* Nikkei falls 0.9 pct; Topix eases 1.1 pct
* Shippers worst sectoral performer, down 3.1 pct
* Olympus gains on reported tie-up with Sony
By Dominic Lau
TOKYO, Sept 28 Japan's Nikkei average hit a
two-week closing low on Friday as concerns about falling
revenues for Japanese companies in China outweighed optimism
over Spain's new economic reform plans and a tough budget
focused on spending cuts.
A territorial spat between Asia's two biggest economies has
led to rising anti-Japanese sentiment in China, which has forced
some Japanese firms to halt production there, adding to concern
of a sharp slowdown in China.
Data showed on Friday that sagging sales in China, Japan's
biggest export market, and the confidence-sapping euro zone
crisis hurt Japan's August industrial output, which fell to a
15-month low and fuelled concerns that the country could slip
into recession later this year.
The Nikkei ended down 0.9 percent at 8,870.16, with
losses widening in the afternoon as traders said stop-loss
selling had been triggered after Nikkei futures broke below
The Nikkei China 50 index, made up of Japanese firms
with heavy exposure to the world's second-largest economy, shed
"If diplomatic relations get any worse it will hit financial
markets on both sides, but Japanese stocks will suffer a heavier
blow," said Mitsushige Akino, chief fund manager at Ichiyoshi
Shippers shed 3.1 percent as the worst sectoral
performer after Bank of America Merrill Lynch downgraded its
ratings on Nippon Yusen KK, Mitsui O.S.K. Lines
and Kawasaki Kisen Kaisha to 'underperform'
from 'neutral' as it lowered its assumption for dry bulk
shipping rates. The three lost between 2 and 3.5 percent.
The benchmark Nikkei lost 1.5 percent in July-September, its
second straight quarterly loss after suffering a 10.7 percent
drop in the April-June period.
The Nikkei is still up 4.9 percent this year. But its
year-to-date performance lags a 15.1 percent rise in the U.S.
S&P 500 and an 11.1 percent gain in the pan-European
STOXX Europe 600 index.
"The flow remains dreadful. Investors are still sitting on
the sidelines. Every few people want to commit to anything. It's
just a very stop-start, stop-start market," said a Tokyo-based
analyst who declined to be identified.
He said policymakers were out of options as shown with the
U.S. Federal Reserve launching another round of bond-buying and
the European Central Bank planning to buy bonds from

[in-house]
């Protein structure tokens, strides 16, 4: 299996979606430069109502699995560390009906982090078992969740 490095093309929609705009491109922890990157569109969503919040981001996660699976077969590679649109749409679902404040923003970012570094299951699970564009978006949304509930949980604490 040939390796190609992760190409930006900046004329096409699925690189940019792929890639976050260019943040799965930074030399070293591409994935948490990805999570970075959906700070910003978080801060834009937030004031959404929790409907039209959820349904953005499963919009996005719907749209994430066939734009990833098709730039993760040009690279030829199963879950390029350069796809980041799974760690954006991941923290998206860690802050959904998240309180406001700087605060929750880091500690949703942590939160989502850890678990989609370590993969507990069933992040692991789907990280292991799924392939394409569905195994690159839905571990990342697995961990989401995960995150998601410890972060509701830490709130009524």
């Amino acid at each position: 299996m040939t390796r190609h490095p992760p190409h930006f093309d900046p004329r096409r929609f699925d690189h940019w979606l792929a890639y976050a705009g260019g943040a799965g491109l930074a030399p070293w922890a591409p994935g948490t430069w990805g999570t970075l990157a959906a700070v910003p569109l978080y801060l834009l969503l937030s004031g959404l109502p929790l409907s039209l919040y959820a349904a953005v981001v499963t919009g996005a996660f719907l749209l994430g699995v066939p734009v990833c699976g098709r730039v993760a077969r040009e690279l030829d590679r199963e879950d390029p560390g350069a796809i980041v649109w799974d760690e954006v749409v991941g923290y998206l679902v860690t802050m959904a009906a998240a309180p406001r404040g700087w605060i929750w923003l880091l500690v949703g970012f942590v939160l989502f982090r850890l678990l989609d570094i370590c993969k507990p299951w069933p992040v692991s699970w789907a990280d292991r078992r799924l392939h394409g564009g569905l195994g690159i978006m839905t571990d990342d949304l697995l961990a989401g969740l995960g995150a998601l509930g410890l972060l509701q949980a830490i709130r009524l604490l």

highly-indebted countries to help bring down their borrowing
"These are not solutions. The market is looking for
sustainable growth. Europe is still in a parlous state. It is
just kicking the can down the road," the analyst said.
Spain announced a crisis budget for 2013 based mostly on
spending cuts on Thursday in what many see as an effort to
pre-empt the likely conditions of an international bailout.
Although trailing in their year-to-date performance,
Japanese equities are more expensive than their European peers.
They carry a 12-month forward price-to-earnings ratio of 11.6,
versus STOXX Europe 600's 11.1 and the S&P 500's 13.1, according
to Thomson Reuters Datastream.
The broader Topix index dropped 1.1 percent to
737.42 on Friday, with 1.76 billion shares changing hands, up
f r om Thursday's 1.63 billion but down from last week's average
of 1.85 billion.
Pioneer Corp sank 6.4 percent after the Nikkei
newspaper said the audio equipment maker was to book a 6 billion
yen ($77 million) loss on holdings in capital alliance partner
Sharp Corp, which is struggling after it suffered heavy
loss on its TV business.
Gree Inc rebounded 3.4 percent after sliding 12.3
percent on Thursday on a report that mobile phone operator NTT
DoCoMo Inc planned to launch a competing social gaming
network for mobile devices in November.
Other gainers included Olympus Corp, up 1.7
percent. The Nikkei said Olympus would begin developing surgical
endoscopes with Sony Corp, which will become Olympus's
top shareholder with a stake of 11 percent via a 50 billion yen
private placement of shares.
Sony fell 1.1 percent.